Celtics Lose to Likely First Round Opponent

1983-84 Boston Celtics
Bullets 103, Celtics 99
Record 49-16
March 13, 1984

They came to town to remind you that if the Greenbrick Road to another flag starts in the nation's capital, it'll be like navigating Storrow Drive at high tide, or submitting to a three-hour interview with Mike Wallace. In a 48-minute Ben-Gay special last night at Boston Garden, the Washington Bullets showed the Celtics what "winning ugly" is all about as Gene Shue's tag-team wrestlers bulled and clawed their way to a 103-99 victory. It was Washington's second win on the parquet this year and had the Celtic fandom praying that somebody else plays Boston in the first round of the NBA playoffs.

Make no mistake, the Bullets earned this one. They were more aggressive, more physical and played better down the stretch. Don't let this ruin your day, but the loss dropped the Celtics to 8-9 in Atlantic Conference play, and Boston is 1-7 in games in which they are held under 100. "We hate to lose to a team we might play in the playoffs," said Larry Bird, "but they came to play and we didn't."

Washington's 39-33 rebounding edge marked the fourth time in five outings that the Bullets beat Boston on the boards. "They just physically beat us, and we didn't fight back the way we should have," noted Robert Parish (21 points, nine rebounds). "I thought we played a little timid out there. We should have been more aggressive." Brothers Beef & Co. led almost all the way. It was 34-25 after the first quarter. Darren (Make My) Daye scored 12 of Washington's 19 in the second period, and the Bullets led, 53-46, at intermission. Bird scored 14 of his 27 in the third quarter, and Washington's lead was down to 81-77 after three.

In the fourth, Ricky Sobers (18) and Jeff Malone shot Washington to a 90-81 lead with 7:48 left. The Celtics fought back with eight straight free throws to make it 90-89. They traded baskets for a few minutes. When Bird canned an unconscious bomb from the left corner to cut it to one, Washington called time with 3:54 left - presumably to give Ruland (20 points, 10 rebounds) and Rick Mahorn more raw meat. After the pause, a Parish turnaround gave the Celtics their first lead of the game. Greg Ballard (18 points, 9 rebounds) answered with two free throws, but Kevin McHale canned a jumper, and the Celtics led, 97-96, with 2:53 left.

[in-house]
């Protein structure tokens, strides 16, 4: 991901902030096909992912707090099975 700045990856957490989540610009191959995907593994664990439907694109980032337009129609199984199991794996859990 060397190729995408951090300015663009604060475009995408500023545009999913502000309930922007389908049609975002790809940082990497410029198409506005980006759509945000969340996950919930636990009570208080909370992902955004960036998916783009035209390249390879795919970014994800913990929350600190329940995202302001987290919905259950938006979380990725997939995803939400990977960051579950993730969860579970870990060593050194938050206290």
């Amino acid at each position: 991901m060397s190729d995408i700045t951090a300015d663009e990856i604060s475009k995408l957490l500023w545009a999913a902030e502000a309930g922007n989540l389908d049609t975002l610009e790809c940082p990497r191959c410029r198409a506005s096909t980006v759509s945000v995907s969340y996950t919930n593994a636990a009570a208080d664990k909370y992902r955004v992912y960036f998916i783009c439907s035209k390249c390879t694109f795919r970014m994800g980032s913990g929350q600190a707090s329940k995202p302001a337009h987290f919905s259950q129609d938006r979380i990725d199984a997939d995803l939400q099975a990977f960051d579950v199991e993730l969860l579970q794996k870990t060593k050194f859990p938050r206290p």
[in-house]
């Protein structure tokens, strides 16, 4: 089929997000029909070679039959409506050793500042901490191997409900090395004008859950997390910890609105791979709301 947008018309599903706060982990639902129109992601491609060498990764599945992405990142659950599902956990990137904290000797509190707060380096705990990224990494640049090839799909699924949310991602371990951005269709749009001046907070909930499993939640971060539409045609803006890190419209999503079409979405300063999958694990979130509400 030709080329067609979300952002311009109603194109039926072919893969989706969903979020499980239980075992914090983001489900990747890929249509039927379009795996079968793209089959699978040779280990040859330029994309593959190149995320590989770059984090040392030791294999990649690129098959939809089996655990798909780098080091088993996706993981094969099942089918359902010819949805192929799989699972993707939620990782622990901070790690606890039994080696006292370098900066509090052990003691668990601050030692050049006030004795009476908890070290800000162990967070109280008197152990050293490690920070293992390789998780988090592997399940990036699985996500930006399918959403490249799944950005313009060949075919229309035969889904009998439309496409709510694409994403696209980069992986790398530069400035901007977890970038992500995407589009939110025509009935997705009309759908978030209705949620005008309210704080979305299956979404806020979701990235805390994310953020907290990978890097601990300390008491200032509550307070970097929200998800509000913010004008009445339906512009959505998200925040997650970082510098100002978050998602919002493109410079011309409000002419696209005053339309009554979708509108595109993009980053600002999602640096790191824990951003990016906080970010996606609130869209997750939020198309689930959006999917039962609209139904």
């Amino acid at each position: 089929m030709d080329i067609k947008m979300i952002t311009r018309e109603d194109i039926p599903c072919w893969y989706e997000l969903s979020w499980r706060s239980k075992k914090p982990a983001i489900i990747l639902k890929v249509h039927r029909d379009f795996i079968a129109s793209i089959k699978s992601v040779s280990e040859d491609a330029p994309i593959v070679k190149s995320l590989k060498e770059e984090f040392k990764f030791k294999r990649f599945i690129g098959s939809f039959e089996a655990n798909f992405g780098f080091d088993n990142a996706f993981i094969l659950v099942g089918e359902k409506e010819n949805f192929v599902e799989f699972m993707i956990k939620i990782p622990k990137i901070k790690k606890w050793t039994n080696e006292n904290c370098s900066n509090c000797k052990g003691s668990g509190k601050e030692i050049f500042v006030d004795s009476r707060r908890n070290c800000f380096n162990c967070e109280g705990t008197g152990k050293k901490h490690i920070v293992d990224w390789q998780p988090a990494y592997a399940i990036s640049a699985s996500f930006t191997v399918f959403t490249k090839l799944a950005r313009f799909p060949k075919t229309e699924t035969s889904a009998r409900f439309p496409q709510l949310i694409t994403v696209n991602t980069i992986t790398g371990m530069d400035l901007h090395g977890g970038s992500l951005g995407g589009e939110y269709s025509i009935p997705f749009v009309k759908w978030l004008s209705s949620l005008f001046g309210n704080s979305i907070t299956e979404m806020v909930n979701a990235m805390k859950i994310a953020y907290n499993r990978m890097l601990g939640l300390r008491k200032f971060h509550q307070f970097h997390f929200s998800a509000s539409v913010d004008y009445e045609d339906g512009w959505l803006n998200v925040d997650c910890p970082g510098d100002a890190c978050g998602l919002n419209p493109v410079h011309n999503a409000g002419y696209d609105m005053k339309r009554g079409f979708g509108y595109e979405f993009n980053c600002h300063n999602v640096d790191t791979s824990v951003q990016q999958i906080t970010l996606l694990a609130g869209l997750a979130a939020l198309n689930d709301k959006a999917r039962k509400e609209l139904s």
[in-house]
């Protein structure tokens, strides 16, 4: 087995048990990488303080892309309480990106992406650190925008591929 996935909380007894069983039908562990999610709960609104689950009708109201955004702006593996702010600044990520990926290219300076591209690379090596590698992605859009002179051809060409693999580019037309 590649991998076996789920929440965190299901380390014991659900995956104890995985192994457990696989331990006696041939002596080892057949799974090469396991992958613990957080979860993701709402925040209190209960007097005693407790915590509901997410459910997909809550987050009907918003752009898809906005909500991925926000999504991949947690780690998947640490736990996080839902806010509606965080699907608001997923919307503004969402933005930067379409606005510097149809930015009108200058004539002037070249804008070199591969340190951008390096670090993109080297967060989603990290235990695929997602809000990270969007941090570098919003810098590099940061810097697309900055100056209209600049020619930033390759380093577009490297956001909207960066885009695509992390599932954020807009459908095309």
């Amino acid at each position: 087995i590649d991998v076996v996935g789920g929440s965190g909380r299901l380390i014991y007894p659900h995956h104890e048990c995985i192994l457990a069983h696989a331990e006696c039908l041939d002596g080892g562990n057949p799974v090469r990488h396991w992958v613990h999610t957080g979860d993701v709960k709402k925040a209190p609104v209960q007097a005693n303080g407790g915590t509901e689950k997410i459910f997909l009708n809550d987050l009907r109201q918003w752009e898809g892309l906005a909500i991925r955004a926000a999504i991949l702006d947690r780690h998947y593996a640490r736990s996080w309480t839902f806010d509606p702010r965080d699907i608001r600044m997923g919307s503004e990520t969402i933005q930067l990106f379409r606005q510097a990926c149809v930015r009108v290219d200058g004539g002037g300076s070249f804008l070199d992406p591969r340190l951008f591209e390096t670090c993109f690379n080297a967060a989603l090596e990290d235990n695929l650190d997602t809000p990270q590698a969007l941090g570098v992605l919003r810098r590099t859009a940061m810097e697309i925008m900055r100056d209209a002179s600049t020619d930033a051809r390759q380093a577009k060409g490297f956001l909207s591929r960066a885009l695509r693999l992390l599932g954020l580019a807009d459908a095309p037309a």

Sobers put the Bullets back on top for good with two free throws. Then Bird lost the ball out of bounds under pressure from Ballard and a doubling Frank Johnson. "I went over and saw he had his back to me," said Johnson (three steals and eight assists). "I knocked it off his hand, and it went out of bounds." "I fell down and there wasn't much I could do," said Bird. "I was the last one that got a piece of it. He hit my hand with his, but still, I should have gotten control of it. That was the big play of the game."

The opportunistic Ballard came back with a bomb from the top to make it 100-97. When Gerald Henderson's out-of-control airball was rebounded by Ballard, the Bullets set up Frankie for a bomb from the top of the circle. Johnson's clutch basket made it 102-97 with 51 seconds left. The beaten Celtics called time. Henderson hit two free throws to cut it to three. With 18 seconds left, the Celtics got the ball back after forcing a 24-second violation. With Bird and Scott Wedman in the game, Henderson wound up taking Boston's last shot, a three-point airball attempt. Ruland snatched the rebound with five seconds left, and Sobers iced the game with one of two from the line.

"We played hard for 48 minutes," snarled Ruland. "No question we deserved to win." Bird agreed, and said, "We got to play hard the whole game and not just in the fourth quarter." K.C. Jones, who picked up a technical with 8:06 left ("That was the turning point; the refs went our way after that" - Ruland), said, "Execution is one of the things we have to improve, especially in the last four minutes."

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